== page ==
“We feel very good about (guard-center) Mackenzy Bernadeau and (tackle) Geoff Schwarrtz as far as (them) coming into their second year,” said Hurney. “We took them last year in the seventh round. They’ve had a year to kind of learn. We’ll see how they do. Then we used another draft pick (this year) on (guard) Duke (Robinson).  And we really were aggressive and signed some rookie free agents after the draft.

   “You’re evaluating every day and (seeing) how things go. Competition will kind of answer those questions. But I think we feel like we’ve got some good competition there for those backup spots.”

   The Panthers have three newcomers competing to potentially take over the snapping role – J.J. Jansen, Nick Sundberg and Patrick MacDonald. If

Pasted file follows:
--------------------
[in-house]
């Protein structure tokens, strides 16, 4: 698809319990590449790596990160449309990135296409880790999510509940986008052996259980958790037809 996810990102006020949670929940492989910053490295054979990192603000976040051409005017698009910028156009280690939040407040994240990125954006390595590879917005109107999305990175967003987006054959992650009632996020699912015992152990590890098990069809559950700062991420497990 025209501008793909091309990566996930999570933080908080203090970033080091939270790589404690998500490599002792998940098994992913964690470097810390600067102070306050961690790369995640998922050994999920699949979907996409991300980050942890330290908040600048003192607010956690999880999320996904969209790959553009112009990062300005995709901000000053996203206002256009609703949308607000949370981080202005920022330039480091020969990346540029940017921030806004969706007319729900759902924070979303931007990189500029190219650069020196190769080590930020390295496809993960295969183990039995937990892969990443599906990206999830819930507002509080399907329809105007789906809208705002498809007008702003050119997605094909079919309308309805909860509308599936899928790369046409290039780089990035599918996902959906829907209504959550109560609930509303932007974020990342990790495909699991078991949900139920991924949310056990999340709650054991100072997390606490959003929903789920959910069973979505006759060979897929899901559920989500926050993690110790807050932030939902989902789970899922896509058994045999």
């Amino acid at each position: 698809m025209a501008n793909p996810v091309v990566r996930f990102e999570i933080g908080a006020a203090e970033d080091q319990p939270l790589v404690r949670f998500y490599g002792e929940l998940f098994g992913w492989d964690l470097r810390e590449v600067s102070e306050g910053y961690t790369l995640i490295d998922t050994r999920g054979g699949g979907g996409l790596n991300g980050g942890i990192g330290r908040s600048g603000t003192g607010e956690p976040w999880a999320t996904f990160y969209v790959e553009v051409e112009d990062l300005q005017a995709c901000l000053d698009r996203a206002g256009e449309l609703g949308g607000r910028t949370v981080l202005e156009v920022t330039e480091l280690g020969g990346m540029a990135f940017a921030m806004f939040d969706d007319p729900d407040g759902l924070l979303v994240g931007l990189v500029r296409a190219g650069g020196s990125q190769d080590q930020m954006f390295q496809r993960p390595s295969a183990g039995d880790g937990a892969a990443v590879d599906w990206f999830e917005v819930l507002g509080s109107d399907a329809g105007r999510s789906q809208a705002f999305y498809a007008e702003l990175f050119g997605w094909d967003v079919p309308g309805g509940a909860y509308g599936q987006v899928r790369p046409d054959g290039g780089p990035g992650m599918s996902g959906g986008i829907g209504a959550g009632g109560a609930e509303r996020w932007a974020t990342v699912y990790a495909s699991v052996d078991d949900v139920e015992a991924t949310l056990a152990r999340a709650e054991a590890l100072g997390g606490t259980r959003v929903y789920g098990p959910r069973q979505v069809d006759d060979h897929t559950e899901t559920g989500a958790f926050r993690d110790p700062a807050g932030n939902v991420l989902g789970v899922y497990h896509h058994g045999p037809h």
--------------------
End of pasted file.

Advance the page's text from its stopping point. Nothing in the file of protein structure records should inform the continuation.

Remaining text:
goes into the season with one of them snapping, they’re taking more of a chance on botched punts, field goals and extra points than with they stayed with the ever-reliable Kyle.

   “There’s always risk in everything,” said Hurney. “That’s something we just have to evaluate as we go. We’ve got three good candidates, and we’ll keep evaluating and go from there.”


   The defense clearly outshone the offense in Thursday’s practice. Strong safety Chris Harris and cornerback Richard Marshall were among several defenders with interceptions.

   Harris said it was a much better day for the defense than Wednesday’s opening practice of summer school.

   “We just had an oil change yesterday,” Harris joked. “On the second day, it looked like a totally different squad out there. Guys were starting to get comfortable and get back in the groove of things.”